Photoshoot fun

As I’m living back in the US now, we did the photoshoots state-side, but this time it was a 5 day extravaganza! The tutorials in the book are full of lush step-by-step photos, so we had a lot more photography to do compared to “Ahead of the Curve.”

We ended up splitting the shoot into two, starting at a small studio with approximately 1,300 zip lock bags of pre-sewn samples, and a whole lot of hand modeling. Trust me, it’s pretty hard showing how to trim the thread from a buttonhole while clearly showing the buttonhole, thread, and not blocking the light with your hand! But I’m a pro, folks (ahem).

Hand model extraordinaire


Some quick-prints on the day

Then, we moved to a gorgeous shoot-house (like an AirBnB, except for photoshoots) just outside Boston. The massive amount of organization beforehand paid off as the team and I worked with military precision to get all the “glamour” shots done in just two days. We had amazing models – including Basma, who flew in from Alabama! – and a fantastic crew, who all mucked in moving furniture, doing last-minute hemming, hair touchups, and ordering endless amounts of coffee to keep us going.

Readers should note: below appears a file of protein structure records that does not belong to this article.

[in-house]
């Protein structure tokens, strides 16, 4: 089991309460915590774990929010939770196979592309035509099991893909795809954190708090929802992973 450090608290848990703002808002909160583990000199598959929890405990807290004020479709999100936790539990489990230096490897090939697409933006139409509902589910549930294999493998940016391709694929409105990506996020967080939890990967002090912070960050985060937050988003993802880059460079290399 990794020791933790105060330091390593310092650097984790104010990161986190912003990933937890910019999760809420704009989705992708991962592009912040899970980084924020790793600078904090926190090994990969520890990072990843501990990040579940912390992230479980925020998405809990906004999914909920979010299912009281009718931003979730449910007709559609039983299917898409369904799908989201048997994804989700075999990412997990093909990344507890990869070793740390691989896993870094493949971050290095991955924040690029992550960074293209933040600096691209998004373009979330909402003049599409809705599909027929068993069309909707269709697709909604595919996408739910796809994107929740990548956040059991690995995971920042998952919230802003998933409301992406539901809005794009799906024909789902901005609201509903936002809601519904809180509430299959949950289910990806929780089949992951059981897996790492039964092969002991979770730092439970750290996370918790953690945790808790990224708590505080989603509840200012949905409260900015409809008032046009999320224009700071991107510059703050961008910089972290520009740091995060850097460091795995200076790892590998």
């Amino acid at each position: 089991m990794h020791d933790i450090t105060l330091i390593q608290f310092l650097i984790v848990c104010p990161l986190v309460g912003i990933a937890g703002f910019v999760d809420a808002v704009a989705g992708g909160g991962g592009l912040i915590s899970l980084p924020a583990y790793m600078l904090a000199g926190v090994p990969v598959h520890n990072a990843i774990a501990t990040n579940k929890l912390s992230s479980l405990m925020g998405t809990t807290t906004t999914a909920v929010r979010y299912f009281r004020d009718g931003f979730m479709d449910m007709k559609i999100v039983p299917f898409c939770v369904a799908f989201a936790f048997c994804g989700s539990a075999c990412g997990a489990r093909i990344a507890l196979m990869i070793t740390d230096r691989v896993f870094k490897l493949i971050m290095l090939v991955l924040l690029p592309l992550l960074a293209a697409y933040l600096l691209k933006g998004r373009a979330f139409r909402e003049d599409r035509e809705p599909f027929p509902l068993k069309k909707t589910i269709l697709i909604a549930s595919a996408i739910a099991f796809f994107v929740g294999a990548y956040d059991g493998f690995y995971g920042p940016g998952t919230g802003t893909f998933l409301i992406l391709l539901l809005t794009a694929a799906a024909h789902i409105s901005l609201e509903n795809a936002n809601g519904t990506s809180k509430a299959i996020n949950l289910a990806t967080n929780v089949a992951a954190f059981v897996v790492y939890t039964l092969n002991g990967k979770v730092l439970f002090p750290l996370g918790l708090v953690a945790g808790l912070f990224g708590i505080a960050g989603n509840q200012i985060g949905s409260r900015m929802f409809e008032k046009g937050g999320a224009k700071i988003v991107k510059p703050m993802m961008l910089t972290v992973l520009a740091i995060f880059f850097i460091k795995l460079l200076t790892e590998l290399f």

As a fun bonus, I was at the end of a month of having strep throat and sinusitis, and still had laryngitis, so could only whisper for most of the shoot! Yes, in that cover shot I am pretty darn sick. Oh, what top hair and makeup folks can achieve.

Ana knows how to work a hot pink dress


Cynthia doing some supermodeling